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Even Streep can't save 'Iron Lady'

THE same problems that plagued "La Vie en Rose," starring Marion Cotillard as Edith Piaf, exist in "The Iron Lady," a biopic about Margaret Thatcher starring Meryl Streep as the former British Prime Minister. While both films feature strong performances from strong actresses playing strong, real-life women, the scripts are weakened by going strictly by the numbers.

Sure, Streep reliably nails her impression of Thatcher - that swoop of big 1980s hair, the measured voice, the steely demeanor. Her impeccable ear for accents and detailed mimicry of mannerisms is well-documented at this point - who better to play this role? And there's fire beneath the reserved exterior: The way she dresses down her deputy during a crowded cabinet meeting, for example, is just withering.

But the film from Phyllida Lloyd (who previously directed Streep in the giddy ABBA musical "Mamma Mia!"), based on a script by Abi Morgan ("Shame"), reduces this high-profile life to a greatest-hits collection of historic moments. It's a trap into which so many biopics tend to fall in trying to encompass everything. Here's Thatcher's first election to public office; there's her ascension to the prime minister's post, the first (and, so far, only) time a woman achieved that rank. Here's the Falkland Islands conflict, there's the Berlin Wall coming down.

Through it all, her beloved husband, Denis (Jim Broadbent), stood by her side. One of the more facile and repetitive narrative devices in "The Iron Lady" features the aged, fragile Thatcher seemingly talking to herself when in reality she's speaking to her deceased husband, a symptom of the dementia that's gnawing at her once-formidable brain. (Thatcher herself is now 86 years old.) This inevitably sets up a flashback to one of the aforementioned historical events. You just know that if Thatcher is by herself in her lonely, empty home, Denis will pop up to amuse and cajole her, if only in her imagination. It happens so often you can predict it, which erodes its emotional impact and the sense of loss it's meant to convey.

"The Iron Lady" focuses more on Maggie the woman and only superficially explores her global political influence; the inclusion of archival footage makes the film feel especially cursory. As it traces her rise from grocer's daughter and young wife (when she's played by Alexandra Roach) to titanic, divisive figure, it pays a great deal of lip service to the importance of public service but leaves you feeling dissatisfied. You never truly get a chance to learn what motivated her, especially given the gender gap she had to cross. And the idea that her family relationships suffered as a result of her political aspirations is something that's hinted at in passing, rather than explored.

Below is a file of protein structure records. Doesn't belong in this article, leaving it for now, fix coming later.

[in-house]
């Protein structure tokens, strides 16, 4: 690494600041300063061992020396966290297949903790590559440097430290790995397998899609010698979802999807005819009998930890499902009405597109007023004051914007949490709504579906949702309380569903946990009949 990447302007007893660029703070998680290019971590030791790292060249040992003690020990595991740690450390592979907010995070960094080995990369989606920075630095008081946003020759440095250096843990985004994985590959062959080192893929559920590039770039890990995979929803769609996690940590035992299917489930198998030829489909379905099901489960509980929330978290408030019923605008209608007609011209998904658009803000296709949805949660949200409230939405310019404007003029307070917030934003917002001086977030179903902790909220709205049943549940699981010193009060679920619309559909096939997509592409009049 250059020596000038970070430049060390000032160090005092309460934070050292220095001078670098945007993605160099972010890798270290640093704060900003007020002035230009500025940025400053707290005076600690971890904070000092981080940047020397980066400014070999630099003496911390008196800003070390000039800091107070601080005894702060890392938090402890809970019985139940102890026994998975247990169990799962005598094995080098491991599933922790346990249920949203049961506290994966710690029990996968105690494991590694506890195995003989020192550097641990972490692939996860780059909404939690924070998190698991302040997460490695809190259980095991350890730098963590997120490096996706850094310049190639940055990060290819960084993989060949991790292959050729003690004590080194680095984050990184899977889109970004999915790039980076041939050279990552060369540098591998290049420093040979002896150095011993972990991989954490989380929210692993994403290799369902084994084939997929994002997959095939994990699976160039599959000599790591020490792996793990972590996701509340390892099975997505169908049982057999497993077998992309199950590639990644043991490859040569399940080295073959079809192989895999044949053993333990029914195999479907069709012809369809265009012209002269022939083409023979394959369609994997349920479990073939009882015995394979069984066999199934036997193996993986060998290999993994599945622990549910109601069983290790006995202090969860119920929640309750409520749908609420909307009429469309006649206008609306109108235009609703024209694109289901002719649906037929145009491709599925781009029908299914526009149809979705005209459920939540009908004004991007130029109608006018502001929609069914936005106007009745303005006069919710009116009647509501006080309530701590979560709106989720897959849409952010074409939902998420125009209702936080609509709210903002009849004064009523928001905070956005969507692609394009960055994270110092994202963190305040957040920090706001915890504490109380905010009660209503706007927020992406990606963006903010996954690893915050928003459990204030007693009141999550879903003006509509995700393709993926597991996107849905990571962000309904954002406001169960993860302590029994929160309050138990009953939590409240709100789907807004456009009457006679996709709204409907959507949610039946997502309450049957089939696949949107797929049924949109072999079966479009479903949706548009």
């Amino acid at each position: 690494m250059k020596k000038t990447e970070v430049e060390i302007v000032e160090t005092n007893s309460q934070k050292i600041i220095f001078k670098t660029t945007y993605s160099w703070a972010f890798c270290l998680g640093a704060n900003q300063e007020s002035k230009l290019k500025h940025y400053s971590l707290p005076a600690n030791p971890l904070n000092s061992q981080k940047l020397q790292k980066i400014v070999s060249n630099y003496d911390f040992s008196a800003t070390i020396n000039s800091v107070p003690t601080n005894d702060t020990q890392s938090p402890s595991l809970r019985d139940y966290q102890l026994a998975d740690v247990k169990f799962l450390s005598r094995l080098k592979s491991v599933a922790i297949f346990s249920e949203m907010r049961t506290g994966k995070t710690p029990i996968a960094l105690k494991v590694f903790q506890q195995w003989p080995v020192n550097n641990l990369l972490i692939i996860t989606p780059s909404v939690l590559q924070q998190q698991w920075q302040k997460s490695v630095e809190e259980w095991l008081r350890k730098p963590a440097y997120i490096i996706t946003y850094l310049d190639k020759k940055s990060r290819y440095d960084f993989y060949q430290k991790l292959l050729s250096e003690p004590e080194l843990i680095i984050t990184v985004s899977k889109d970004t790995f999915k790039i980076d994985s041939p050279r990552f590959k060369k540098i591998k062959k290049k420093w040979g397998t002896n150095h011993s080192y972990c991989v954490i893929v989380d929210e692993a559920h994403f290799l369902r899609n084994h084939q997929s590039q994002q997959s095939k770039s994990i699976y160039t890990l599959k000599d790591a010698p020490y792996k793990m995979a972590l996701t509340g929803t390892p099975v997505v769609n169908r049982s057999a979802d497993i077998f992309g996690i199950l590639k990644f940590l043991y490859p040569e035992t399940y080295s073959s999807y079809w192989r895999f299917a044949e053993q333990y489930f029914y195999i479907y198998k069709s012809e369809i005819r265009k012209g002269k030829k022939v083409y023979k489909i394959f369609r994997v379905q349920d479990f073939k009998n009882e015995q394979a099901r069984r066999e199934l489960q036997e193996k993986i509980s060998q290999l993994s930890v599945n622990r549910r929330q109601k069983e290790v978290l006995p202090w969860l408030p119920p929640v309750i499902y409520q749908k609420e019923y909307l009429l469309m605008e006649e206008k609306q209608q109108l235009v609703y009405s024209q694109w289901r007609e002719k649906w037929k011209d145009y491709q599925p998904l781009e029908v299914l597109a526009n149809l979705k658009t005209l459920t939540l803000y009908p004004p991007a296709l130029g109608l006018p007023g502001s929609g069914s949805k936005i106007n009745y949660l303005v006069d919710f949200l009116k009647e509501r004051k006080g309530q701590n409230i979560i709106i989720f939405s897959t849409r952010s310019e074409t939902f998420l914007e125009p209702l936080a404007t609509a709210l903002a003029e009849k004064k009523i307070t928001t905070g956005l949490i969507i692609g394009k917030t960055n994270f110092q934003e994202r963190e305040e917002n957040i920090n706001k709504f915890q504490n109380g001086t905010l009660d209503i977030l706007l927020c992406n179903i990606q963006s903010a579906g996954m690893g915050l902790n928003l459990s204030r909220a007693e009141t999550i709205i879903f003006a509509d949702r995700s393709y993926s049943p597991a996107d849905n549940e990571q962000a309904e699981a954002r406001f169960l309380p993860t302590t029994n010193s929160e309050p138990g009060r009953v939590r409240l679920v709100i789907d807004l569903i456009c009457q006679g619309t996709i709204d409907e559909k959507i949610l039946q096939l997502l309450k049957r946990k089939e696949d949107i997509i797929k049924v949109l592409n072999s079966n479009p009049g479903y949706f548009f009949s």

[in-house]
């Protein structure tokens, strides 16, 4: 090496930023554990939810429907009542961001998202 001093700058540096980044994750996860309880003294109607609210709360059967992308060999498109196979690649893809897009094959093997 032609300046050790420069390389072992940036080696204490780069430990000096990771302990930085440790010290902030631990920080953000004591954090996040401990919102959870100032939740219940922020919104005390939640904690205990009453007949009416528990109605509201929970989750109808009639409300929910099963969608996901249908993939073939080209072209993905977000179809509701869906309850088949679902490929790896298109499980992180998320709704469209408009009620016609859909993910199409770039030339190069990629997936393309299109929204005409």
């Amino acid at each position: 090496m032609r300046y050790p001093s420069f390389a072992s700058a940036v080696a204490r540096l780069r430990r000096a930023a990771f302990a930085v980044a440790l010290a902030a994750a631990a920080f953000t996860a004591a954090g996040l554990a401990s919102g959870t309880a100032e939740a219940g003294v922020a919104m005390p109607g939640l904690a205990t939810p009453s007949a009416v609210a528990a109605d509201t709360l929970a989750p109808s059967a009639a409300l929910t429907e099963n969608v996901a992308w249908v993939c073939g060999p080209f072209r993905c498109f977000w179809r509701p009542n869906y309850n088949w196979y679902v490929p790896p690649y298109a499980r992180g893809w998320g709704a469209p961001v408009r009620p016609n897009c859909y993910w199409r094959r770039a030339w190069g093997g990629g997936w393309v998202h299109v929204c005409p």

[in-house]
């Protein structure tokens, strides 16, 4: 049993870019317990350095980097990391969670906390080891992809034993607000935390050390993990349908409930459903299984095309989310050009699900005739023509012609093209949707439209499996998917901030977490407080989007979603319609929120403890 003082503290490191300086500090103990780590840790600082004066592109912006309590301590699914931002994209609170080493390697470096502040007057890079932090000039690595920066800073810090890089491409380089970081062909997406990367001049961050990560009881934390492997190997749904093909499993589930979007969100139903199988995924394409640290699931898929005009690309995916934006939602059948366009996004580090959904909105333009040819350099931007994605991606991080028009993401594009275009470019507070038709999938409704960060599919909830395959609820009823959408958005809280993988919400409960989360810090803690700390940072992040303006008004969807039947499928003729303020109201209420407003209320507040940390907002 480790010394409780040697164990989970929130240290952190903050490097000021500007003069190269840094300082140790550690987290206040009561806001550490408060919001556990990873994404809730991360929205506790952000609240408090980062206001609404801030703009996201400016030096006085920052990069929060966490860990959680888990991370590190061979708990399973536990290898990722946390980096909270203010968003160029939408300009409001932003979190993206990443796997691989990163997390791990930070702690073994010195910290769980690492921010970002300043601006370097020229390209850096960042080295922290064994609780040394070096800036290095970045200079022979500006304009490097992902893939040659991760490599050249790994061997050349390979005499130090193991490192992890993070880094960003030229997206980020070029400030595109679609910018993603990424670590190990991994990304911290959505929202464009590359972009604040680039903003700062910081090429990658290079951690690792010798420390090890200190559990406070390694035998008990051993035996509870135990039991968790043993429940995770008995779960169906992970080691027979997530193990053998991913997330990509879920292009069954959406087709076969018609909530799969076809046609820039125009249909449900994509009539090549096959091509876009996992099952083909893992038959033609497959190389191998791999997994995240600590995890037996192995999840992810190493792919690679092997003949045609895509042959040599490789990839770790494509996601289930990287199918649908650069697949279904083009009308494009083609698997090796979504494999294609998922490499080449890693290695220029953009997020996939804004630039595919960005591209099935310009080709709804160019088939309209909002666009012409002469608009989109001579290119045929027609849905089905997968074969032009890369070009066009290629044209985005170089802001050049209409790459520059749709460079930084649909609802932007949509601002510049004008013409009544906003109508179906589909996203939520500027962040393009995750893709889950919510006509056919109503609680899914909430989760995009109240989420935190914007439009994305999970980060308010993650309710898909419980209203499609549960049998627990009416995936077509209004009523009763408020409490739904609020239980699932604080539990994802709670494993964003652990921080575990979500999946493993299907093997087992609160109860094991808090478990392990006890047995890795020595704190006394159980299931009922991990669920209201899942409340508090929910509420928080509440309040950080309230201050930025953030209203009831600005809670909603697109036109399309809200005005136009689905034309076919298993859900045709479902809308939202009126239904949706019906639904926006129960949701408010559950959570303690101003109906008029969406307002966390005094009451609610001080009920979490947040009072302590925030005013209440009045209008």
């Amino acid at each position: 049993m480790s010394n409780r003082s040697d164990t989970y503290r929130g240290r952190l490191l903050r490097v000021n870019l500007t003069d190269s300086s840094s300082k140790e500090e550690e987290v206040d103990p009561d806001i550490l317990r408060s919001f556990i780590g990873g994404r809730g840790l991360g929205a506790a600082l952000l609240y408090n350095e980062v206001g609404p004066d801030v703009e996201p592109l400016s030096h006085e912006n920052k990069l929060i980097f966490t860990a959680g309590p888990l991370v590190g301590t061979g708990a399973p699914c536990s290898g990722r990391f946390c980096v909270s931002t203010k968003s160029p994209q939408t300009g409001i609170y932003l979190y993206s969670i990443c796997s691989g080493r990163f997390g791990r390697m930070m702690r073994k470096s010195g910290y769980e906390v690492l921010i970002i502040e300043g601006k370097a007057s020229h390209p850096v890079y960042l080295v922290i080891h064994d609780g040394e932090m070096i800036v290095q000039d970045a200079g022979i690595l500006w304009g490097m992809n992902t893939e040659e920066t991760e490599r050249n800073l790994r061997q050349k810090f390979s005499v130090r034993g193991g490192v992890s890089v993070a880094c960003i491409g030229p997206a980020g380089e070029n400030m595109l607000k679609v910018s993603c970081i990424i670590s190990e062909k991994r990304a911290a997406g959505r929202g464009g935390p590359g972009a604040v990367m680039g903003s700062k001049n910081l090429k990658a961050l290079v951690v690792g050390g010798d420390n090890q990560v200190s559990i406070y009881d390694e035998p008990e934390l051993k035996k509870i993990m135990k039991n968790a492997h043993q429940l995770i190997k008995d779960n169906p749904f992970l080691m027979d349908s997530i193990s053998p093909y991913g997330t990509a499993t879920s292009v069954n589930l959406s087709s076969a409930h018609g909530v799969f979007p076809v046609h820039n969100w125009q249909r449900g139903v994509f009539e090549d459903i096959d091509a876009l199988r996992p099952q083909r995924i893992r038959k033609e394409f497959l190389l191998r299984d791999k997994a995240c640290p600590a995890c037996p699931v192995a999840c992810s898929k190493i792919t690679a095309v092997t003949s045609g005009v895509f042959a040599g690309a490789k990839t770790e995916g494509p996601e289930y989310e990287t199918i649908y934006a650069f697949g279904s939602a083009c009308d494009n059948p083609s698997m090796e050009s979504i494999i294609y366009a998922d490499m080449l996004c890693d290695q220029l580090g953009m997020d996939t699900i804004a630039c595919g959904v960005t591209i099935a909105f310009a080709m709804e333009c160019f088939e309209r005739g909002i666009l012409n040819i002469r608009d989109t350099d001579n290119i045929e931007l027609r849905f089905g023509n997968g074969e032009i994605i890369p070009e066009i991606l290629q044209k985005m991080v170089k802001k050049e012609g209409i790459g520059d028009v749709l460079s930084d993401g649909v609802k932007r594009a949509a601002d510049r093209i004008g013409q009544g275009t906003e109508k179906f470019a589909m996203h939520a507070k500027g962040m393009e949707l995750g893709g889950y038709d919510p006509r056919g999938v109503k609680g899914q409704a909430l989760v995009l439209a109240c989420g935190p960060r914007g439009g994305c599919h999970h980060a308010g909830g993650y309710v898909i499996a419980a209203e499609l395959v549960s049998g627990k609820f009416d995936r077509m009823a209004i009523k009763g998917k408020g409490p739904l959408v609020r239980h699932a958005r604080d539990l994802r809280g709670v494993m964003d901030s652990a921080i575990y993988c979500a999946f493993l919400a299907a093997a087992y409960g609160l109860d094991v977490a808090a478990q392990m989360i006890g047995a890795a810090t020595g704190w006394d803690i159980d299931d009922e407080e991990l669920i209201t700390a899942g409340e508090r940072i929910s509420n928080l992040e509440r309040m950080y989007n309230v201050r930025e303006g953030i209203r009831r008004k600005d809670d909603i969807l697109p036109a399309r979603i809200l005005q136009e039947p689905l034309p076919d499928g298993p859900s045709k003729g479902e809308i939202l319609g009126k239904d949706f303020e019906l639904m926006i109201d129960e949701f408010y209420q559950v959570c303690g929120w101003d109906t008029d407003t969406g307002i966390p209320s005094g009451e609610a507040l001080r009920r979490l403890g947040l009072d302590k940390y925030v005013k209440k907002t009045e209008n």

And yet, there is Streep, in an array of prim blue suits and those ever-present pearls.

But even the greatest actress of our time can only do so much when the figure she's playing just isn't on the page.

Five of her most memorable films

How do you choose the best Meryl Streep performances? It's like trying to decide what kind of ice cream is best. Streep's latest transformative wonder is her portrayal of former British Prime Minister Margaret Thatcher in "The Iron Lady." So instead of choosing her "best" performances, I'll go with my five favorites. Dig in:

"Sophie's Choice" (1982)

The accent, the agony: This performance set the standard for Streep's wholly convincing immersive abilities, and it earned her the Academy Award for best actress. As a beautiful Polish refugee with a haunting secret, Streep is both beguiling and heartbreaking. This is a larger-than-life figure from William Styron's novel but Streep makes her tantalizingly real in delicate ways. And the moment when she has to make the choice of the film's title is just devastating.

"Kramer vs. Kramer" (1979)

It's a supporting role, one which earned her the first of her two Academy Awards - the film won five Oscars total - but she is completely in control of every scene in which she appears. This provided an early glimpse of the greatness to come, but here she's in the tricky position of playing someone we should hate from the start: a housewife who walks out on her husband (Dustin Hoffman) and their son (Justin Henry).

"Adaptation" (2002)

What makes this performance so irresistible is that Streep isn't so obviously "acting." She lets loose, takes chances and genuinely seems to be enjoying herself. She's smack in the middle of writer Charlie Kaufman and director Spike Jonze's giddy, trippy funhouse, playing writer Susan Orlean, whose book "The Orchid Thief" stumped the real-life Kaufman (played by Nicolas Cage) when it came time for him to turn it into a screenplay.

"The Devil Wears Prada" (2006)

Streep is just withering here. That monologue about the significance of the color cerulean alone makes this movie worth watching. But the performance is a delightful reminder that she can be a master of biting comedy. Streep finds the subtlety within her character's cruelty and brings her to life.

"Mamma Mia!" (2008)

This may seem like a weird choice. It did for Streep, as well. But while this can be cringe-inducing, Streep is just radiant. "Adaptation" suggested what it looks like when she gets a little goofy, but here we finally get a chance to see her let loose entirely, and she's having a blast. Watching the woman who is considered the greatest actress of our time writhing around in overalls on top of a barn or belting out tunes in a spandex jumpsuit is a hoot.


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